Lambda men are making their presence known
by Amelia Epley
A group of gay men at Vanderbilt University is forging a new path in the school's Greek system.
Junior Spencer Montalvo and sophomores Jason Elmer and Bryann DaSilva are working toward establishing a gay fraternity, Delta Lambda Phi, on campus by the spring of 2011.
“Most people on campus are very excited that this is happening,” Montalvo said.
The fraternity is still in the colonization stage but already has 11 men ready to pledge with rush scheduled for the end of the semester. The group's organizers hope to receive their charter in the fall of 2011. Vanderbilt is the first school in Tennessee to host Delta Lambda Phi, a fraternity that welcomes gay, bisexual and progressive men, and that's something that others in the Greek system are calling courageous, the men said.
“Vanderbilt is huge on Greek life,” Elmer said. “But it was also very one dimensional and it kept many gay men from becoming involved.”
A 1996 national survey sponsored by the Association of Fraternity Advisers showed that more than 70 percent of gay and lesbian members of Greek-letter societies reported homophobic attitudes within their chapters.
That's part of the reason that H.G. Stovall, president of the Tennessee Equality Project and the fraternity's adviser, is thrilled about what these college students are doing.
"I am very proud of this group of young men, and I'm proud to serve as their adviser,” Stovall said. “As a fraternity man myself, it's exciting to see equality coming to the Greek community of not only an SEC school, but also one in the top 20." Stovall pledged Kappa Alpha Order at Tennessee Tech in 1998.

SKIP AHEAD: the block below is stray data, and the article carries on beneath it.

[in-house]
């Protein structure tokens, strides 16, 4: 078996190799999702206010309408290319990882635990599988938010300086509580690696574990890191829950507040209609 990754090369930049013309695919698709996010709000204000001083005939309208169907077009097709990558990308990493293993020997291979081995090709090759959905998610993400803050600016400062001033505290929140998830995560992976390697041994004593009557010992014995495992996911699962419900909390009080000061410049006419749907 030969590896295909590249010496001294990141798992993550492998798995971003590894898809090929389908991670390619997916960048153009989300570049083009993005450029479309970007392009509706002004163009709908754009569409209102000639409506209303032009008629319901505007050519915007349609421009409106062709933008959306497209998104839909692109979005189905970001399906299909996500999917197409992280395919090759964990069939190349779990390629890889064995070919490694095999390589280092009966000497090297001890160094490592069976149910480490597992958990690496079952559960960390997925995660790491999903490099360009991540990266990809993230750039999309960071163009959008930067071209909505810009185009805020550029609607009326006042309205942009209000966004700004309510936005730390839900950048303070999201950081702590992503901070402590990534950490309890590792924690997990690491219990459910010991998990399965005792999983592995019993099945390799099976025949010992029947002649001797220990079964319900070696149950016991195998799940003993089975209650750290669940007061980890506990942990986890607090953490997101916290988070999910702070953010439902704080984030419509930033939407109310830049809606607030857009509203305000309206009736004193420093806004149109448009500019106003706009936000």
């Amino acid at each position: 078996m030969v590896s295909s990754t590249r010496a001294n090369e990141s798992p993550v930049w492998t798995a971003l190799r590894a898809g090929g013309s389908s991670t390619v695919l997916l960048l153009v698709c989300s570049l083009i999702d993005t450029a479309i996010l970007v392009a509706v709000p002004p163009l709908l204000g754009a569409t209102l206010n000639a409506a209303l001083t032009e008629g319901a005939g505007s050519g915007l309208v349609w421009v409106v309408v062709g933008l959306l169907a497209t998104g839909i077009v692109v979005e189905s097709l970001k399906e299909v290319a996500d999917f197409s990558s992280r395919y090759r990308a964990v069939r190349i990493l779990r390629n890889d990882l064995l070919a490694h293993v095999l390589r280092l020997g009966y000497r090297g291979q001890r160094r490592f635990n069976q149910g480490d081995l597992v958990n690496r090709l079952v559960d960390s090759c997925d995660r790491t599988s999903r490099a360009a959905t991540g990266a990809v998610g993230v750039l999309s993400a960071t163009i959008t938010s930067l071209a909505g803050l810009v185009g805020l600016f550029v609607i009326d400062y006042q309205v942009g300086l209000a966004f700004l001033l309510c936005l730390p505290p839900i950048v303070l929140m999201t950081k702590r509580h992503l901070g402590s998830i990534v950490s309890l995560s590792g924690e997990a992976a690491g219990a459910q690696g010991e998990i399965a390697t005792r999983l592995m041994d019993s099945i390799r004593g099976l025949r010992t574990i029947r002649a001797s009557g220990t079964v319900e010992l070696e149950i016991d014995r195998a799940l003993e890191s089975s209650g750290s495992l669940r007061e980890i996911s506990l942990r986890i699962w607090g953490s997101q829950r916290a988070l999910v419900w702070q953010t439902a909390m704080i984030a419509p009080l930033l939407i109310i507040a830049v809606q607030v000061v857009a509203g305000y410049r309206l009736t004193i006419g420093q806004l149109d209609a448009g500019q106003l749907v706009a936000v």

Elmer, Montalvo and Desilva proposed the addition of the new fraternity to Greek Row after discovering the existence of the national fraternity, Delta Lambda Phi, a few months ago. The forward-thinking university already offers several resources for GLBT students including the Office of LGBTQI Life, which provides information and support to students who identify as lesbian, gay, bisexual, transgender, queer and intersex, as well as the Lambda Association, which aims to inform the entire Vanderbilt community of issues surrounding sexual orientation and gender identity.
Junior Jody Kittle said the new group will offer a outlet with a social focus outside of the other GLBT groups on campus.
The men hope to eventually see Delta Lambda Phi completely integrated into Vanderbilt's Greek society, but made it clear that conformation is not their aim.
“We don’t want to conform to what everyone else is doing,” Kittle said. “We’re really here to make the gay community more visible and make it a more accepting environment.”